IV/18               WDS-DM-HD-ADS Cross Index             (Roman 1987)
The following files can be converted to FITS (extension .fit .fiz or .fiZ)
	position.dat namesort.dat dmsort.dat hdsort.dat adssort.dat
Query from: http://vizier.u-strasbg.fr/cgi-bin/VizieR?-source=IV/18

drwxr-xr-x 36 cats archive 4096 Jan 27 2020 [Up] drwxr-xr-x 2 cats archive 4096 May 26 16:19 [TAR file] -rw-r--r-- 1 cats archive 513 Mar 6 1998 .message -r--r--r-- 1 cats archive 23500 Aug 23 2000 ReadMe -r--r--r-- 1 cats archive 265072 Apr 3 1997 adssort.dat.gz [txt] [txt.gz] [fits] [fits.gz] [html] -r--r--r-- 1 cats archive 609429 May 2 1991 dmsort.dat.gz [txt] [txt.gz] [fits] [fits.gz] [html] -r--r--r-- 1 cats archive 380530 May 2 1991 hdsort.dat.gz [txt] [txt.gz] [fits] [fits.gz] [html] -r--r--r-- 1 cats archive 33277 Apr 3 1997 namedup.dat.gz [txt] [txt.gz] [fits] [fits.gz] [html] -r--r--r-- 1 cats archive 796507 May 2 1991 namesort.dat.gz [txt] [txt.gz] [fits] [fits.gz] [html] -r--r--r-- 1 cats archive 1018089 Apr 3 1997 position.dat.gz [txt] [txt.gz] [fits] [fits.gz] [html]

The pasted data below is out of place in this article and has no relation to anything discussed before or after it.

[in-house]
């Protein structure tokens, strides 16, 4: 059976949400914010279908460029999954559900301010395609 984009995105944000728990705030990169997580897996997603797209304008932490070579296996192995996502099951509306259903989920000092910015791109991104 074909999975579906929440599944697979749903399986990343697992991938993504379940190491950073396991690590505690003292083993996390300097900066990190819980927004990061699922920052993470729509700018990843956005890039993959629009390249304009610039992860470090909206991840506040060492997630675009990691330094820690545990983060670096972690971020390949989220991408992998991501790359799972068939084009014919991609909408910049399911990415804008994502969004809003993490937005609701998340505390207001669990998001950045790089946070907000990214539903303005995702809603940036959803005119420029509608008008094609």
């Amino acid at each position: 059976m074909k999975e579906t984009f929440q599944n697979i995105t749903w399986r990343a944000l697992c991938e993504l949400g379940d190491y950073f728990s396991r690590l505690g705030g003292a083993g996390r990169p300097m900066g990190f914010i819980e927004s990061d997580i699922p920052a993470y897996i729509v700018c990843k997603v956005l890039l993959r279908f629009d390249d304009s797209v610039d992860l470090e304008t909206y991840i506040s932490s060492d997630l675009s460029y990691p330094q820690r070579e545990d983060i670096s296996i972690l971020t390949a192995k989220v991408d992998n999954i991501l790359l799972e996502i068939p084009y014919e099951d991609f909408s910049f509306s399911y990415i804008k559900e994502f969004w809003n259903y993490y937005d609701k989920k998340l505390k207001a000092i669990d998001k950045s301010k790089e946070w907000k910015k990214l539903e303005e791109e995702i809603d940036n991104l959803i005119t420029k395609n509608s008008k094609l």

Beginning of ReadMe : IV/18 WDS-DM-HD-ADS Cross Index (Roman 1987) ================================================================================ WDS-DM-HD-ADS Cross Index Roman N. G. <Astronomical Data Center (1987)> ================================================================================ ADC_Keywords: Stars, double and multiple ; Cross identifications Abstract: A cross index of 1900 positions and discoverer names, DM numbers, HD numbers, and ADS numbers has been prepared for stars in the 1984 tape version of the Washington Catalog of Visual Double Stars (WDS). Five files are furnished so that any of these designations can be used to search the cross index. A file of discoverer names and numbers is included in the catalog for systems with multiple designations. All DM numbers given in the notes to the WDS have been transferred to the cross index, and many additional or corrected DM numbers have been inserted. Year 2000 positions are also given in the sort by 1900 positions. Errors Detected: Note that many of the positions in the 1900 declination range +/-1deg are in error. Introduction: A machine-readable version of the Washington Catalog of Visual Double Stars (WDS) was prepared in 1984 (Worley 1984) on the basis of a data file that has been collected and maintained for more than a century by a succession of double-star observers. Although this catalog is now being continually updated, a new copy for distribution is not expected to be available for a few years. The WDS contains DM numbers (Argelander 1859-1862, Gill and Kapteyn 1895-1900, Thome 1892-1932), but many of these are listed only in the notes, which makes it difficult to search for double-star information, except by position. Hence, a cross index that provides complete DM identifications is desirable, and it appears useful to add HD numbers (Cannon and Pickering 1918-1924, Cannon 1925- 1936) for systems in that catalog. Aitken Double Star (ADS) numbers (Aitken 1932) have been retained from the WDS, but no attempt has been made to correct these except for obvious errors. A major effort in the preparation of this cross index has been devoted to improving the DM designations. A subset of the information in the WDS has been prepared that lists the 1900 position, the double-star observer and number, the component designation, the DM number, and the ADS number. All DM numbers given only in the notes have been entered by duplicating the entry and changing the component designation appropriately. The standard rule for multiple systems in the catalog is that the DM number refers to the first component. This rule is frequently violated, however, so that it often appears that a single component has two different DM numbers. All such cases have been checked and the component designations have been corrected appropriately. It should be noted that the introduction to the 1984 machine-readable version of the WDS is in error: unless modified by the notes, DM numbers for the -52d zone refer to the CPD. In multiple systems with more than one discoverer name, numbers are sometimes given for components with one name and not for components with another, even though the magnitudes and spectral types indicate that the entries refer to the same star. In those cases in which the stars are well above the magnitude limit of the Durchmusterung (usually brighter than ninth magnitude), the DM catalog was searched for other stars that might be confused with the star identified in the WDS. If no such star was found, the DM number was entered for the second name as well. As part of the preparation for the HIPPARCOS project, a significant number of DM numbers has been found for WDS stars by position matches (Nys 1983; Bacchus 1983; Nys 1983; Bacchus and Nys 1985; Nys 1984). Many fainter components were located in the Cape Photographic Dtuchmusterung (CP) for systems north of -52d declination for which the brighter component is in the Cordoba Dllrchmusterung (CD). These DM assignments were also checked as far as possible, and most are included in the cross index. In the course of various checks, other errors were uncovered. Many, but by no means all of these, involved either supplemental stars in the northern hemisphere (Warren and Kress 1980) or catalog confusion in the southern hemisphere. To alleviate the latter problem in the future, catalog designations have been added for all DM numbers. Appendix B (on microfiche) lists all DM numbers that have been newly entered or changed from those in the WDS. Numbers given correctly in the notes to the WDS are not included. Using the improved DM listing, a correlation between a DM sort of the WDS and a DM sort of the HD was used to insert HD numbers for the appropriate systems. Stars for which WDS and HD listings differed in position by more than 3 minutes of arc in declination or 0.3 minutes of time in right ascension were investigated individually, often leading to the discovery of errors, which were corrected. The stars without DM numbers were then correlated with the HD by position, and the HD numbers were inserted if the magnitudes and spectral types agreed satisfactorily. For most of the position matches, the stars are sufficiently close to the magnitude limit of the HD, or the HD positions in crowded fields are sufficiently rough, that it is impossible to verify that the same star is referenced. For the few cases in which the identity appears highly likely, the HD number and, occasionally, the DM number from the HD have been added to the cross index. All position matches with the HD for WDS stars without DM numbers are listed in nodm.dat. For the WDS entries, table 8 gives the 1900 position, the discoverer name and number, and the magnitudes as given in the WDS; the HD data provided are the HD and DM numbers, the position, the visual magnitude, and the spectral type. If the HD does not give a visual magnitude, the photographic magnitude is given in italics. It proved impossible to resolve a few of the problems uncovered. These are listed in Table 1. In other cases, the resolution may not have been obvious, but a reasonably likely resolution was adopted. Care should be taken with multiple systems with two or more observer identifications. The WDS is not completely consistent either in assigning DM numbers to relatively bright stars or in assigning DM numbers to components in more than one subsystem. The proper DM number for the component, the DM number for the brightest component, or no DM number may be listed. An attempt has been made to clarify the assignment of the DM numbers when it appears likely that the same star is involved and no DM number is listed. Only in extreme cases have DM numbers been removed for components that are too faint to be in the DM catalogs. Although an attempt was made to assign the proper DM number to each component, there were some circumstances in which this was not done. If the magnitude of a component is ninth or fainter, if no magnitude is given in the WDS, or if there are several stars in the vicinity with approximately the same magnitude, the proper assignment is uncertain. In many systems a DM number is given for a secondary component, but it is apparent from the magnitudes that the number refers to the brightest component of the subsystem. If the primary of the subsystem is not included in the WDS for the same subsystem name, both the component designation and the DM number are retained as given in the WDS unless it is reasonably certain that the star is the same as that in another subsystem with a different DM number. Near the limit of the DM catalogs, especially, many components listed without DM numbers are probably actually DM stars. As for the DM numbers, HD numbers have been assigned to components listed in more than one subsystem when it appears likely that the same star is involved. However, particularly with HD numbers, it is often difficult to determine whether two stars with the same DM number really are the same star. names.dat lists all systems with multiple discoverer names and numbers, with all designations occurring in the system. It is sorted alphabetically and, within a discoverer designation, numerically. The systems are listed multiply so that the list may be entered with any designation. An attempt has also been made to assign HD numbers to the proper components when two HD numbers refer to the same DM number, but this is often impossible. In many cases, the assignment of two numbers in the HD is merely an indication that the spectrum is composite, and the assignment of the numbers to individual components is meaningless. Nevertheless, an assignment for at least one discoverer designation in a system is made to alert the catalog user to the existence of two numbers in the HD. In assigning HD numbers to components, the following criteria were used in descending order of priority: (1) the relative position, in the few cases in which the HD lists different positions; (2) spectral type; (3) magnitude; and (4) position angle (that is, the earlier HD number is presumed to be the western component, although in many cases it is clear that the HD could not distinguish which component is the western one). Table 2 lists multiple HD numbers for systems with the same DM number which are not given in the Cross Index. All changes in the cross index other than those in the DM number are listed in Table 3. The references for the changes listed in the column headed "S" of Appendix B and Table 3 are as follows: 1. Abt, H. A. 1978, private communication. 2. Nys, O. 1983, Bull. Inform. CDS No. 24, p. 53. 3. Bacchus, P. 1983, Bull. Inform. CDS No. 25, p. 23. 4. Nys, O. 1983, Bull. Inform. CDS No. 25, p. 27. 5. Bacchus, P. and Nys, O. 1985, Bull. Inform. CDS No. 29, p. 43. 6. Nys, O. 1984, Bull. Inform. CDS No. 26, p. 53. 7. ADC. 8. ADC, confirmed in updated WDS file (Worley, private communication). Note that many other Changes attributed to the ADC are also included in the updated WDS, but these have not been checked. For the most part, if a component had a letter designation in the WDS, this is retained to alert the cross index user to the fact that the system may have more than two components. If a DM number is listed in the notes for B in a two-component system, A has been added for the primary component to distinguish between A and B. The revision of the WDS currently in progress replaces the 1900 positions by J2000 positions. To facilitate the use of this cross index at a later date, equinox 2000 positions are also included in 2000.dat. They may not agree exactly with the new catalog positions, since proper motions are not applied; but, except for systems with very high proper motions, they should allow the user to locate the systems in the newer catalog. Five stars in the WDS have no discoverer designations. Worley has since provided "names" for these systems. These are listed in Table 4 and are included in the cross index.